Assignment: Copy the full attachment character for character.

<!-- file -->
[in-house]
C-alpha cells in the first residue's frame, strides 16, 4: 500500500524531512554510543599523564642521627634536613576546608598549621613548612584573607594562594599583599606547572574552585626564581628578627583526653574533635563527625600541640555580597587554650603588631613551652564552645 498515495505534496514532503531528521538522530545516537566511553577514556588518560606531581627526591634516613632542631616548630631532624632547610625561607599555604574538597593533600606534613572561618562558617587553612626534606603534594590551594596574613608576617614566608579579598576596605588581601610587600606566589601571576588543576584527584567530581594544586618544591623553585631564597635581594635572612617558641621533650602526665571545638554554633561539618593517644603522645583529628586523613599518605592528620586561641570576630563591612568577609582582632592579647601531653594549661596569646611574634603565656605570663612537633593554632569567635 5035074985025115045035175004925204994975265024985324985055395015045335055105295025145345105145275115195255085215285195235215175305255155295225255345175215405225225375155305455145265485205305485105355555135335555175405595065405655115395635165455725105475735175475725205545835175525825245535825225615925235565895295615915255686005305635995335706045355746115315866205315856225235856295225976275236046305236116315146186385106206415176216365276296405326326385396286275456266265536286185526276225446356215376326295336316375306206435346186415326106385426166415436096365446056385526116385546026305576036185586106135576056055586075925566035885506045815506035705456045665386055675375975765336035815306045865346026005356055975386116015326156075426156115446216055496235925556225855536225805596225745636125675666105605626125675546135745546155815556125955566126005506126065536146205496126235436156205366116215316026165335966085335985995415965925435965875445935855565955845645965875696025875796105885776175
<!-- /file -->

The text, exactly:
[in-house]
C-alpha cells in the first residue's frame, strides 16, 4: 500500500524531512554510543599523564642521627634536613576546608598549621613548612584573607594562594599583599606547572574552585626564581628578627583526653574533635563527625600541640555580597587554650603588631613551652564552645 498515495505534496514532503531528521538522530545516537566511553577514556588518560606531581627526591634516613632542631616548630631532624632547610625561607599555604574538597593533600606534613572561618562558617587553612626534606603534594590551594596574613608576617614566608579579598576596605588581601610587600606566589601571576588543576584527584567530581594544586618544591623553585631564597635581594635572612617558641621533650602526665571545638554554633561539618593517644603522645583529628586523613599518605592528620586561641570576630563591612568577609582582632592579647601531653594549661596569646611574634603565656605570663612537633593554632569567635 5035074985025115045035175004925204994975265024985324985055395015045335055105295025145345105145275115195255085215285195235215175305255155295225255345175215405225225375155305455145265485205305485105355555135335555175405595065405655115395635165455725105475735175475725205545835175525825245535825225615925235565895295615915255686005305635995335706045355746115315866205315856225235856295225976275236046305236116315146186385106206415176216365276296405326326385396286275456266265536286185526276225446356215376326295336316375306206435346186415326106385426166415436096365446056385526116385546026305576036185586106135576056055586075925566035885506045815506035705456045665386055675375975765336035815306045865346026005356055975386116015326156075426156115446216055496235925556225855536225805596225745636125675666105605626125675546135745546155815556125955566126005506126065536146205496126235436156205366116215316026165335966085335985995415965925435965875445935855565955845645965875696025875796105885776175